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18 April 2016
On March 24 2016 Johan Cruijff, the most well-known Dutch soccer player, died. Aside from his legacy as a professional football player, Cruijff also had a significant impact on Dutch portrait law.
The main rules regarding portrait rights are laid down in Articles 19, 20, 21 and 35 of the Copyright Act. These articles stipulate when a portrayed person may object to the publication of his or her portrait. The definition of a 'portrait' includes all recognisable images of a person, including images of a person's posture or a caricature.
Article 20 of the Copyright Act determines that if a portrait is commissioned by or on behalf of the portrayed person, disclosure of the portrait is allowed only with the consent of the portrayed person. The portrayed person may object to the disclosure when their consent is lacking.
Article 21 of the Copyright Act determines that if a portrait is not commissioned by or on behalf of the portrayed person, the portrayed person may object to the disclosure only if and when he or she – or if the portrayed person is dead, one of his or her relatives – has a 'reasonable interest' in objecting. According to case law, examples of a reasonable interest are a privacy infringement, ridicule and threats of reprisal and a commercial interest.
Cruijff addressed the question of when a commercial interest qualifies as a 'reasonable interest' for opposing the disclosure of one's image. In 1979 the Supreme Court recognised that a portrayed person may have a reasonable interest if his or her popularity as a result of his or her profession is such that commercial exploitation by means of the publication of his or her image is possible.(1)
In 2003 Cruijff objected to the publication of a book published by Tirion. The book – an informative publication about Cruijff playing for AFC Ajax – contained a series of pictures of Cruijff without his consent. Before publication, Tirion offered Cruijff compensation for the publication of his image, which Cruijff rejected. In legal proceedings, Cruijff argued that portrait right was a right of privacy which granted him the right to object to every publication of his image without his consent.
The District Court and later the Appellate Court ruled against Cruijff and did not prohibit the book's publication based on Cruijff's portrait rights. In 2013 the Supreme Court confirmed the Appellate Court decision. The Supreme Court made an extensive ruling, which had significant importance for Dutch portrait law.(2)
In its fundamental ruling, the Supreme Court clarified that Dutch portrait rights do not qualify as an absolute right to object to the disclosure of one's image. Portrait rights are based on the fundamental right of respect for someone's private life – incorporated in Article 8 of the European Convention on Human Rights – and must be balanced with the right of freedom of expression incorporated in Article 10 of the European Convention on Human Rights. In this respect, the Supreme Court referred to European Court of Human Rights jurisprudence – namely, Reklos(3) and Caroline von Hannover/Germany II.(4)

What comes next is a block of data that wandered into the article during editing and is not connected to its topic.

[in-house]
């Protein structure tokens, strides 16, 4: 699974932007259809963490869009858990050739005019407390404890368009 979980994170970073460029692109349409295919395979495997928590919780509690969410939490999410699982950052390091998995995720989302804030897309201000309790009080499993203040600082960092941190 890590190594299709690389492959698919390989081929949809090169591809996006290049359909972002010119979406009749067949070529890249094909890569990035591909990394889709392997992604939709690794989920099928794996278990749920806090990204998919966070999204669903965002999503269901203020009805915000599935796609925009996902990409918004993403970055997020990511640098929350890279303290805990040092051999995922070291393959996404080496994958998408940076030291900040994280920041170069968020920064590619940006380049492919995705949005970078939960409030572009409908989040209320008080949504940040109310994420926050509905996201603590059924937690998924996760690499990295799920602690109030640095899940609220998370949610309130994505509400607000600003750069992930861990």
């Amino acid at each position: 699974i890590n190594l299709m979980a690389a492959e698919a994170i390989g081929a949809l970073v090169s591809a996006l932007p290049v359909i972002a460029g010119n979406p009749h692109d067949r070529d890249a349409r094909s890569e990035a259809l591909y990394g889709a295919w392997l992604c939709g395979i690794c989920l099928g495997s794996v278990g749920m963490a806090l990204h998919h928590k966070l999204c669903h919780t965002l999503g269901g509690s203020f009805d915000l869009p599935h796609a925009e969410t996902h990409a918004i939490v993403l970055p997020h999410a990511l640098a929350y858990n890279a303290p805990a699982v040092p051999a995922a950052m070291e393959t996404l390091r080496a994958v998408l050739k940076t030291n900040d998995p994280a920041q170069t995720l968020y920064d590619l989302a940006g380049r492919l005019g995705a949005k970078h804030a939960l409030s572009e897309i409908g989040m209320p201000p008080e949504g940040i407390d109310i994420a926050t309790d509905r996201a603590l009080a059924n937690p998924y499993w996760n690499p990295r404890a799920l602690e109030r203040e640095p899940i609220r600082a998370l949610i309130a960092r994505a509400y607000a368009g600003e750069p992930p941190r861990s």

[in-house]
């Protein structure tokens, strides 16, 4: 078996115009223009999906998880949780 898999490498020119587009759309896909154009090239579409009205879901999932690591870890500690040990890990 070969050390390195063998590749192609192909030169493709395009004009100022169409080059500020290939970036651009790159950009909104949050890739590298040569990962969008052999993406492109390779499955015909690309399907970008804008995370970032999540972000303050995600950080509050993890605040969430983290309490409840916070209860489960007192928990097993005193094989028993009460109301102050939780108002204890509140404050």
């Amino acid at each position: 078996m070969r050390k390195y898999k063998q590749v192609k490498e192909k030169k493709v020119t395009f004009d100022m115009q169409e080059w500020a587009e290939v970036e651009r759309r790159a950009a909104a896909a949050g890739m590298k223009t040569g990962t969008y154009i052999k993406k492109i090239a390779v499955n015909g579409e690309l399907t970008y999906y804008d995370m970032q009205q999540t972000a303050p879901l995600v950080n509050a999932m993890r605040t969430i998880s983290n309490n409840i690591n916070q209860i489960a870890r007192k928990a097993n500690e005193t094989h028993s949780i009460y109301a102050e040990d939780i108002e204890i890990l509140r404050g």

Because of the news value, in most cases public figures of whom pictures are made during their professional practice in the public arena may not oppose to the disclosure of such pictures. However, such public figures – having a commercial interest – are in some circumstances entitled to a reasonable fee for the commercial use of their portrait. The amount of the reasonable fee depends on the circumstances of the case, taking into account the popularity of the portrayed person and the commercial value of the portrait. If a reasonable fee is offered and privacy interests are not at stake, the disclosure of the portrait of the public figure is not unlawful (special circumstances notwithstanding).
A Dutch law professor has suggested the implementation of a new Article (14) into the Copyright Act, in which the rule of law resulting from Cruijff – that public figures having a commercial interest are entitled to a reasonable fee for the commercial use of their portrait in certain circumstances – be laid down.
This suggestion is accompanied by the idea that in amending the Copyright Act, Cruijff and his charity work should be honoured – in the same way in which the UK Copyright, Designs and Patents Act 1988 refers to the term of protection of some copyrights relating to the play Peter Pan by JM Barrie, which was extended perpetually so that the rights holders could continue to collect royalties on it. While amending the Copyright Act might be a step too far in honouring Cruijff's legacy, it will be interesting to see whether the initiators can convince the legislators.
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